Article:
The information below comes from the statement of deficiencies compiled by health inspectors and provided to AHCJ by the Centers for Medicare and Medicaid Services. It does not include the steps the hospital plans to take to fix the problem, known as a plan of correction. For that information, you should contact the hospital, your state health department or CMS. Accessing the document may require you to file a Freedom of Information Request. Information on doing so is available here.

Based on documentation review and interviews the hospital failed to identify opportunities for improvement for 2 patients (Patient #1 and Patient #4) in a sample of 10 patients, after receipt of a complaint regarding Patient #1's care in the Emergency Department (ED), on 9/11/15; and after an event in the Operating Room regarding Patient #4, on 11/19/15.

Findings include:

1. Patient #1's ED record, dated 9/11/15, indicated Patient #1, experienced severe back pain and rated his/her pain level at 10, using a 0-10 pain scale, waited for approximately 5 hours to be treated for his/her pain and waited with a temperature of 102.2 degree Fahrenheit. The ED record indicated that Patient #1's fever was not reassessed after triage or treated while being care for in the ED before Patient #1 was discharged home.

The Surveyor interviewed the Chief Medical Officer (CMO) at 2:00 P.M. on 1/4/16. The CMO said Patient #1's complaint was reviewed according to the Hospital's medical peer review process and 3 areas of concern were identified. The CMO said the areas were, 1) the Patient #1's fever, 2) provider communication and 3) pain management. The CMO did not say 0what opportunities and what corrective actions were implemented based on the peer review when asked by the Surveyor.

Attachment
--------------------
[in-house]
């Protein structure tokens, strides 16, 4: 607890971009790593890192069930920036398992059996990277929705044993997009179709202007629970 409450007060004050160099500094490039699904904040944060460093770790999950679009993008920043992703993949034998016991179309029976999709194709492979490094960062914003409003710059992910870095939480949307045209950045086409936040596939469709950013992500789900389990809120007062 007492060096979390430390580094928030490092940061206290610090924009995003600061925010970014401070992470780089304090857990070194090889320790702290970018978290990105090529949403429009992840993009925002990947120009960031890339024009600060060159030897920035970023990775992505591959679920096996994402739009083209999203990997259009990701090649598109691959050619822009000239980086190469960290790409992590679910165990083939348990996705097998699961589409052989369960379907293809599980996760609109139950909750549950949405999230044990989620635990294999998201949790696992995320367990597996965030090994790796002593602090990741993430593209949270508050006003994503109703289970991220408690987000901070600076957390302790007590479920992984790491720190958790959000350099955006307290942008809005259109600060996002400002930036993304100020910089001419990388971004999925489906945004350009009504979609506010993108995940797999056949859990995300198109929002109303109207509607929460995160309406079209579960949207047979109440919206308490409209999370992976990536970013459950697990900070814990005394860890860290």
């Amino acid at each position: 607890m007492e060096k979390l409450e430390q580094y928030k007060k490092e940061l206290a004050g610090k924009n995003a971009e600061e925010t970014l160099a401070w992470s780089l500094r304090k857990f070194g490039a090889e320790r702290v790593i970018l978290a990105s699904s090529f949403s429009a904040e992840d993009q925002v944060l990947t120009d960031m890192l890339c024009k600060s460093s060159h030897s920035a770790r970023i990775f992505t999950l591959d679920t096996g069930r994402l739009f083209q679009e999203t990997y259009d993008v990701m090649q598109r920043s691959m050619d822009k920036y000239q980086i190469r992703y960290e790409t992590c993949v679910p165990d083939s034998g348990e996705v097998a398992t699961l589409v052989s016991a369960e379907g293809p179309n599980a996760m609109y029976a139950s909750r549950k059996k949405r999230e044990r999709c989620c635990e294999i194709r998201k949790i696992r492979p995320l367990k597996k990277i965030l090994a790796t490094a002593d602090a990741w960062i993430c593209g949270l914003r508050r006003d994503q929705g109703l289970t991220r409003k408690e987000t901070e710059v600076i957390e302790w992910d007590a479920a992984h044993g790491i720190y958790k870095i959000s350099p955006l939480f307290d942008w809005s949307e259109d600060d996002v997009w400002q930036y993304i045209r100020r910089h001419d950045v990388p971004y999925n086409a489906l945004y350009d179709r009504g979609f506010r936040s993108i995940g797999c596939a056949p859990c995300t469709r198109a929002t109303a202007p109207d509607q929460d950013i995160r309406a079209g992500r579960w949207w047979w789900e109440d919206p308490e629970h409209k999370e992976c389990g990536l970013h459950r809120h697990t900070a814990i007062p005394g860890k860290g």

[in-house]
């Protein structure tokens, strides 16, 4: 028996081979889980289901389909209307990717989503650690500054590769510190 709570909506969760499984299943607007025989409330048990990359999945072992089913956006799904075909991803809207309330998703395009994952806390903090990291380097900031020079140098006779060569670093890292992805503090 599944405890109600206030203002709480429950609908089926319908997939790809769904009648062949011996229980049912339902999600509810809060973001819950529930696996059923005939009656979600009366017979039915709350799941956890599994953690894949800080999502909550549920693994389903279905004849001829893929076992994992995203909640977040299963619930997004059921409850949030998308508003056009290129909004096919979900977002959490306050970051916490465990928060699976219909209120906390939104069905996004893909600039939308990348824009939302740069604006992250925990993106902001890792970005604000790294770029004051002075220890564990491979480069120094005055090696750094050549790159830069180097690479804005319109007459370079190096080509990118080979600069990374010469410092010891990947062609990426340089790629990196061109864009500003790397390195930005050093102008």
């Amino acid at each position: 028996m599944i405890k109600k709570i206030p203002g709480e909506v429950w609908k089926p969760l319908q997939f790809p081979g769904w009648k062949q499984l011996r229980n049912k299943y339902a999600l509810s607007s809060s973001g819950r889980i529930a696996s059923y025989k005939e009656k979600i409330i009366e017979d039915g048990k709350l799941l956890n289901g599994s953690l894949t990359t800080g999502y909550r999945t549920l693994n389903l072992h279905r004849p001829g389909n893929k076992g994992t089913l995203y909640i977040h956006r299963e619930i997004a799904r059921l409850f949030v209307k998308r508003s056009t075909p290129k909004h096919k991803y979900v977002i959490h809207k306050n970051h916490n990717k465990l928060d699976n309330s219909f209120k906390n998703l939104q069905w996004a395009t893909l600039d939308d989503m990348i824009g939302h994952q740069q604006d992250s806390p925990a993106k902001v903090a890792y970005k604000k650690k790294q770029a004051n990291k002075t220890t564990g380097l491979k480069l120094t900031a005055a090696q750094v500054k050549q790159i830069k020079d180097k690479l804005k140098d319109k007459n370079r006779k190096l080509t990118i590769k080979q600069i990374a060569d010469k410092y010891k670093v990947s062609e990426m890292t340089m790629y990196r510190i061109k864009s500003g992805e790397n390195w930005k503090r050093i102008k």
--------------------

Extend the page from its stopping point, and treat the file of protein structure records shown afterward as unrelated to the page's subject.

The Surveyor interviewed the ED Nurse Manager at 2:15 P.M. on 1/4/16. The Nurse Manager said she was not made aware of Patient #1's complaint prior to 1/4/16, (Survey date 1/4/16) and it was the first time she reviewed Patient #1's 9/11/15 ED record. The ED Nurse Manager said after reviewing Patient #1's ED record, she identified several areas for improvement and planned to move forward with corrective actions.

The policy titled Response to Patient Complaints and Grievances, reviewed on 1/5/16, indicated that the Risk Management Department will refer a complaint/grievance to the appropriate Manager/Director for an investigation and response. The policy did not indicate the Risk Management personnel accountable for notifying department directors or managers for their investigation and response.

The Surveyor interviewed the Risk Manager at 8:50 A.M. on 1/5/16. The Risk Manager said that the Administrative Assistant will review a patient complaint and the Administrative Assistant will decide, with the Risk Manager's review, where the complaint needs to go, to the appropriate staff. The Risk Manager said Patient #1's complaint was reviewed by the medical staff and there was no reason to forward Patient #1's complaint to anyone else. The Risk Manager said she did not review Patient #1's ED record, dated 9/11/15.

2. A Letter of Complaint, dated 12/15/15, indicated Endoscopy Technicians administered medications (lidocaine, epinephrine, saline, Botox, simethicone and contrast) during bronchoscopy and endoscopy procedures and, although the Hospital had stopped the practice, the Hospital went back to the practice of the Endoscopy Technicians administering medications.